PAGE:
To allow selection of embryos for transfer after in vitro fertilization, ovarian stimulation is usually carried out with exogenous gonadotropins. To compensate for changes induced by stimulation, GnRH analog cotreatment, oral contraceptive pretreatment, late follicular phase human chorionic gonadotropin, and luteal phase progesterone supplementation are usually added. These approaches render ovarian stimulation complex and costly. The stimulation of multiple follicular development disrupts the physiology of follicular development, with consequences for the oocyte, embryo, and endometrium. In recent years, recombinant gonadotropin preparations have become available, and novel stimulation protocols with less detrimental effects have been developed. In this article, the scientific background to current approaches to ovarian stimulation for in vitro fertilization is reviewed. After a brief discussion of the relevant aspect of ovarian physiology, the development, application, and consequences of ovarian stimulation strategies are reviewed in detail.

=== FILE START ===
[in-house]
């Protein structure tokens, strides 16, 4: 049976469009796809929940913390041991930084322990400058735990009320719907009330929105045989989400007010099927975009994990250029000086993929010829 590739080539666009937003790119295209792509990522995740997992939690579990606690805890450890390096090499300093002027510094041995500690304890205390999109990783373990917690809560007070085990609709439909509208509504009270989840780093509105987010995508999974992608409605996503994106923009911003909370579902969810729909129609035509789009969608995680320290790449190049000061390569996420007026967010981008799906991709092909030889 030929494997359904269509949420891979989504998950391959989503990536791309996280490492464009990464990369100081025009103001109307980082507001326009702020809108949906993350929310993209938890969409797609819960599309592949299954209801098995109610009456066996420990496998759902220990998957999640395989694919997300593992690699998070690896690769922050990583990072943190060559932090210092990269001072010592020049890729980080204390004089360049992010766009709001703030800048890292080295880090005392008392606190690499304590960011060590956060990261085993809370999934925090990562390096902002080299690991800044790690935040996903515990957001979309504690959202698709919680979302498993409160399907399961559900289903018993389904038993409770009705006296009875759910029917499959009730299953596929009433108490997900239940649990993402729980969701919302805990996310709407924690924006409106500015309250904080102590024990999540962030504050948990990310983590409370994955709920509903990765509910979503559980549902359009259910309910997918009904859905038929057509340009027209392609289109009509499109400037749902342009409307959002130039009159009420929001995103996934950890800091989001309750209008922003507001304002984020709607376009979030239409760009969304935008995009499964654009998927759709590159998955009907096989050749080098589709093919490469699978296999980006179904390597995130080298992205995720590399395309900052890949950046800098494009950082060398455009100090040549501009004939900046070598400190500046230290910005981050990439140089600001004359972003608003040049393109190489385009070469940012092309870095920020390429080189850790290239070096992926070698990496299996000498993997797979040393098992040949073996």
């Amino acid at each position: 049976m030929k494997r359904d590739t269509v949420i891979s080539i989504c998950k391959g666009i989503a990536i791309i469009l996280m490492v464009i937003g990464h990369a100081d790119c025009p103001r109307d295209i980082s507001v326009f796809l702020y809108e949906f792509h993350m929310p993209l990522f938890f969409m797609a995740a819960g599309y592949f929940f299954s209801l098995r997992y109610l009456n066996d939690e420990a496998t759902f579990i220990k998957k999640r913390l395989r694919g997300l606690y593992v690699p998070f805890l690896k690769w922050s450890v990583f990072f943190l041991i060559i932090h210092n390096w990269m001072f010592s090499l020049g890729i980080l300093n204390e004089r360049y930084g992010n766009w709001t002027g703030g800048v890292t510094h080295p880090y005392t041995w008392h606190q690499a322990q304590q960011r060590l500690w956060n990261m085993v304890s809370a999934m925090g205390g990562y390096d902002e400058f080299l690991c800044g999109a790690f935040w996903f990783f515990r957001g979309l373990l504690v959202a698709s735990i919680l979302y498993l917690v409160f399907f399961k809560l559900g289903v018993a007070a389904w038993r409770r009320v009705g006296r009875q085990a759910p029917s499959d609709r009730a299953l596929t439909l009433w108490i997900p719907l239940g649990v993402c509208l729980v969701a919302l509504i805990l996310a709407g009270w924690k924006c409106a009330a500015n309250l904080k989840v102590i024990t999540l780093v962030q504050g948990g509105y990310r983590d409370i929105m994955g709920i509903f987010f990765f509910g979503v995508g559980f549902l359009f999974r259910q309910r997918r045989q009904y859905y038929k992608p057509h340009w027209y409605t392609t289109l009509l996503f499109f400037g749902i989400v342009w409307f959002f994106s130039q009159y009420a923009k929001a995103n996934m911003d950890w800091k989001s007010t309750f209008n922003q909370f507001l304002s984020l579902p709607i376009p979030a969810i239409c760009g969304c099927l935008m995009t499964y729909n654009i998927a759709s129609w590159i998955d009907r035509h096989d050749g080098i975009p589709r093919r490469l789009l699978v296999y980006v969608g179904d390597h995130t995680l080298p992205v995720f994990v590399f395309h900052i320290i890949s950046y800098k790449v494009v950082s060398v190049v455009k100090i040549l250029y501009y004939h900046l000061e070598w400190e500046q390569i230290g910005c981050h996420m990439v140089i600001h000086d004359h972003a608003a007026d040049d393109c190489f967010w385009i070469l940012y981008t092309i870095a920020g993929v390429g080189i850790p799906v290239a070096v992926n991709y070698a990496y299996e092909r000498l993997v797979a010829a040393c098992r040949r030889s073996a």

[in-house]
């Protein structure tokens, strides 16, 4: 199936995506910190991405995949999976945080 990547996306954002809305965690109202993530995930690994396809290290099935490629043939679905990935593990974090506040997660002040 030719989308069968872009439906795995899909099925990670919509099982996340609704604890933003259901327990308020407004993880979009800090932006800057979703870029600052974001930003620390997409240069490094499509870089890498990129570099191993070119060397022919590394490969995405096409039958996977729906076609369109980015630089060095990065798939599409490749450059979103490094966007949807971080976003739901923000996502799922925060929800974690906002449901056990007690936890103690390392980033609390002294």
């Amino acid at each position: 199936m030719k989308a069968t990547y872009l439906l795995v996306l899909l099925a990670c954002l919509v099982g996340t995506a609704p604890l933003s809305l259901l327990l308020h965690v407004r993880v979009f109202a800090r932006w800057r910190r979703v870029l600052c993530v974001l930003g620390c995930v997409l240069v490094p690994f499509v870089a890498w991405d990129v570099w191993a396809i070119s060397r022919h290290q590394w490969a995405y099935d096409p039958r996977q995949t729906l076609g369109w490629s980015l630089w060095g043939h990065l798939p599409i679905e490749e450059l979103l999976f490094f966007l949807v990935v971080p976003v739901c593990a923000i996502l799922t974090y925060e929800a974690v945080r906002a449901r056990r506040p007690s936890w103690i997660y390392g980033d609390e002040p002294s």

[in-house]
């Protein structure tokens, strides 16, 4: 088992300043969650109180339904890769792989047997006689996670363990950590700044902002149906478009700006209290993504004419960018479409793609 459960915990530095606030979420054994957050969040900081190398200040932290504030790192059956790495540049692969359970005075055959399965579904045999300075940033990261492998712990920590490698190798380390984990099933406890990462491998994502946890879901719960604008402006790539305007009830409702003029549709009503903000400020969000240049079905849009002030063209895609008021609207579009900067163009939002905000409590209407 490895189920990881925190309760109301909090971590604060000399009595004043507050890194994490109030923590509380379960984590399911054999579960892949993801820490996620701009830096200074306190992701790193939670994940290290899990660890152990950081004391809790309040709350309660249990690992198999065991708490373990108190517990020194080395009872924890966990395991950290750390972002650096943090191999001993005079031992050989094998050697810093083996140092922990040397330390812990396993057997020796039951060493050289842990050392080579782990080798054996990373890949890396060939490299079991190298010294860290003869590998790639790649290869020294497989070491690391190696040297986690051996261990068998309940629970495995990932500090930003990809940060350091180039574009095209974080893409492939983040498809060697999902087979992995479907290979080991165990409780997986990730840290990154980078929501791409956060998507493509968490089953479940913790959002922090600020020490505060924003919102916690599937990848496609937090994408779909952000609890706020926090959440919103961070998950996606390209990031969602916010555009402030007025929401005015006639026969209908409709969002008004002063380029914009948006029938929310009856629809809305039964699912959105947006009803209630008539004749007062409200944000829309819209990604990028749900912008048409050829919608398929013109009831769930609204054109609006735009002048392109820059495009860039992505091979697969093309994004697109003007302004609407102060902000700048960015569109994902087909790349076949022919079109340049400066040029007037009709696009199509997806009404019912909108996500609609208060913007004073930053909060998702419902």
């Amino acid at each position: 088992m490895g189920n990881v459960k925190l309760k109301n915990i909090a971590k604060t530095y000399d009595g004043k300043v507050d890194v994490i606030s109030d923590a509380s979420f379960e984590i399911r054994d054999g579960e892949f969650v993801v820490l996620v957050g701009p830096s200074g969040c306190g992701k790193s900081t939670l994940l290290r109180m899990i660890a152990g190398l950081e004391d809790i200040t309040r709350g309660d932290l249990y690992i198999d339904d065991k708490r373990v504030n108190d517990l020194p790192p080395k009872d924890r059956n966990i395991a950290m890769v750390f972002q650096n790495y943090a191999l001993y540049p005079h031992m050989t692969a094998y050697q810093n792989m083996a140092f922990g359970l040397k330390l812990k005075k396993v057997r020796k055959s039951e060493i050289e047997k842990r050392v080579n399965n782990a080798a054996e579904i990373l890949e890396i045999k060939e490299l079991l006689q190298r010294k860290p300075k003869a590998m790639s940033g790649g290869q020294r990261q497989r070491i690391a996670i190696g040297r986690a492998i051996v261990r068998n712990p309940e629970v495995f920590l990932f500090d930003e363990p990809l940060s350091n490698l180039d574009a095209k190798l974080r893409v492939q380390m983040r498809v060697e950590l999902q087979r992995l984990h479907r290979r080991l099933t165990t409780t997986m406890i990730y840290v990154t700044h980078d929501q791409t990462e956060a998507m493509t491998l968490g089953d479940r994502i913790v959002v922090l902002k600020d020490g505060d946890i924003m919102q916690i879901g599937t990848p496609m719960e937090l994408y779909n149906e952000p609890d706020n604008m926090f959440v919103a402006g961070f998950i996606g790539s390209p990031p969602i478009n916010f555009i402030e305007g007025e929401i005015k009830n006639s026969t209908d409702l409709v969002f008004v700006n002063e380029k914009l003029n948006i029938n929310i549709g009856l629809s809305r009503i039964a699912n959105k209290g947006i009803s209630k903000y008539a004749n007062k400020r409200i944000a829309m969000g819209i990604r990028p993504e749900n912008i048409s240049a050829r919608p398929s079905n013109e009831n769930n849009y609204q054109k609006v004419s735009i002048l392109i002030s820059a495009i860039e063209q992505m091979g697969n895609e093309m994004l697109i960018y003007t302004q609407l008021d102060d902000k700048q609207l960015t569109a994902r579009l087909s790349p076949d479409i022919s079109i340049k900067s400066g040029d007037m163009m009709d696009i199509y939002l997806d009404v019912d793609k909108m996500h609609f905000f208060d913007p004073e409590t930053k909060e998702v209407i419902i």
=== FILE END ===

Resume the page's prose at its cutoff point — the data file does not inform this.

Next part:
ASJC Scopus subject areas
- Endocrinology, Diabetes and Metabolism